Condensare Pack List: Bailey’s Moné Hardtail 29er Loaded Up for Touring the Northern New Mexico CDT

Tomorrow, we’ll be sharing our Reportage from our tour of the CDT in Northern New Mexico but today I wanted to give Bailey a showcase on his Moné and how he packs for a three-day trip…

The poet Basil Bunting, while poring over an antiquated German-Italian dictionary, found the German verb dichten (to write poetry) translated as condensare (to condense/shorten). This became one of the guiding principles of Modernist poetry;  which would state; “Great literature is simply language charged with meaning to the utmost degree.” In my early 20s, I fancied myself a student of Modernist writing and, unsurprisingly, many of its ideologies found a place in my daily life. This concept in particular is one that has remained important to me and thus, my approach to touring/bike packing. If one can distill their gear down to items that have the utmost meaning or necessity, while doing away with any superfluities, the result is a light and nimble bike, allowing the rider maximum enjoyment of the terrain to be traversed without compromising their safety and comfort along the way.

Every trip requires slight changes to one’s pack. When racing, for instance, I forego a stove and cook set, relying instead upon nutrition bars and junk food picked up along the way rather than the comfort of a warm meal and hot coffee. Weather, trail conditions, water availability, and distance/time between resupply also play a large roll in what gear and capacity are needed for the journey ahead.

With a majority of this particular trip seeing us above 10,000′, the possibility of storms bringing snow, as they had the week prior, was quite real despite a promising weather forecast. Additionally, we would see no resupply from the onset until the completion of our route at El Farolito, where hot New Mexican fare awaited us. Being that we intended this as a fun, relaxed few days on the CDT my intentions were to pack everything required to remain (reasonably) comfortable without sacrificing the enjoyment of what I consider some of New Mexico’s best singletrack.

What follows is a complete list of items I deemed necessary for a three day and two-night traverse of the Continental Divide Trail, from Cumbres Pass to the small town of El Rito, NM in early autumn.

My trusty and capable custom hardtail from Moné Bikes was the choice for this excursion; outfitted with a mix of bags from JPaks, Revelate Designs, and Oveja Negra.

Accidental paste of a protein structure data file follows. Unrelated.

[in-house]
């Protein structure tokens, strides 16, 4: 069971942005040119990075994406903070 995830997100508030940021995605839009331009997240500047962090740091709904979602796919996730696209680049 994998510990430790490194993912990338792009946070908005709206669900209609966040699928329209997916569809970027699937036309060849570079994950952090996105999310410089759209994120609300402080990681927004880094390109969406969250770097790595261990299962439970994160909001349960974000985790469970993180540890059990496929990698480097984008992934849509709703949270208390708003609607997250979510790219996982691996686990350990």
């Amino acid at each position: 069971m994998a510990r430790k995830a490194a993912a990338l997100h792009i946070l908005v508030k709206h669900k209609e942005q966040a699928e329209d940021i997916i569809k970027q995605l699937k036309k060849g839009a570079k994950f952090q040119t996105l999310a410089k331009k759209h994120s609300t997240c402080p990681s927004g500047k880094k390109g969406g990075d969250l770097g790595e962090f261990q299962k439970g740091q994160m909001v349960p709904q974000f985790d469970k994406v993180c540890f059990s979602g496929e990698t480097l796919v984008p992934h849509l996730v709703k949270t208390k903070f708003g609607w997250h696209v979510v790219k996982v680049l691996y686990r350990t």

The handlebar bag is a Revelate Designs Pronghorn, size small, with their older style pocket attached to the front. The Pronghorn contained an Enlightened Equipment Enigma (30 degree 850 fill) inside a Black Diamond Twilight bivy, Thermarest NeoAir (small), and a Patagonia down sweater jacket. The attached pocket held two dehydrated dinners (2 servings each), a bag of cashews, salami, Spot Tracker, an emergency medical kit, an 8oz container of denatured alcohol, and my cook set. The cook set, packed in the manner of Matryoshka dolls, was an Optimus Terra solo containing a single-wall titanium coffee mug, folding spork, windscreen, small rag, Vargo Triad stove, pocket knife, and a few instant coffee packets.

My top tube bag was the JPaks Footlong Farva. This has quickly become my favorite bag for big day rides and bike packing trips, as it’s large capacity and unobtrusive design keeps everything I need at hand and easily accessible. For this trip, it’s sole purpose was snack storage. A near zipper bursting supply of Larabars, Clif Bars, and Kind Bars would be my on-the-move nutrition.

Behind that was my rear top tube bag, an Oveja Negra Snack Pack, in which I stored my phone, wallet, keys, Ti Cobb, and spare batteries for my ETrex 30. Oh, wait. I forgot to bring the batteries and had to rely on John for navigation after day one (thanks buddy).

Hanging off my saddle rails was the Revelate Designs Shrew. This perfect little bag held all my extra clothing without inhibiting the dropper post. My layers were a Patagonia Houdini, Patagonia Storm Racer rain jacket, DeFeet knee and arm warmers, and Mountain Laurel Designs E-Vent rain mitts. Additionally, I stuffed an MSR Trailshot water filter in the Shrew.

The last bag I took along was a Spurcycle Dyneema hip bag for my camera, two lenses, and a bag of gummy worms.

With this kit, I could fully enjoy the trail without ever feeling my bike was too heavy or cumbersome. Never was I uncomfortable or wishing for extra gear. As a note of caution; this list is what works for me. Experience is of the utmost importance when deciding to carry a lighter pack. Years of experimenting with different gear setups which, inevitably, have included some less than pleasant days out, are what allow me to get away with a leaner pack. Before you head out mimicking my or any other pack list you may come across, test them on a short, local overnight trip. Always be aware of your surroundings and the possibility of changing weather. And pack out whatever you bring in. Keep it simple, keep it safe, keep it fun!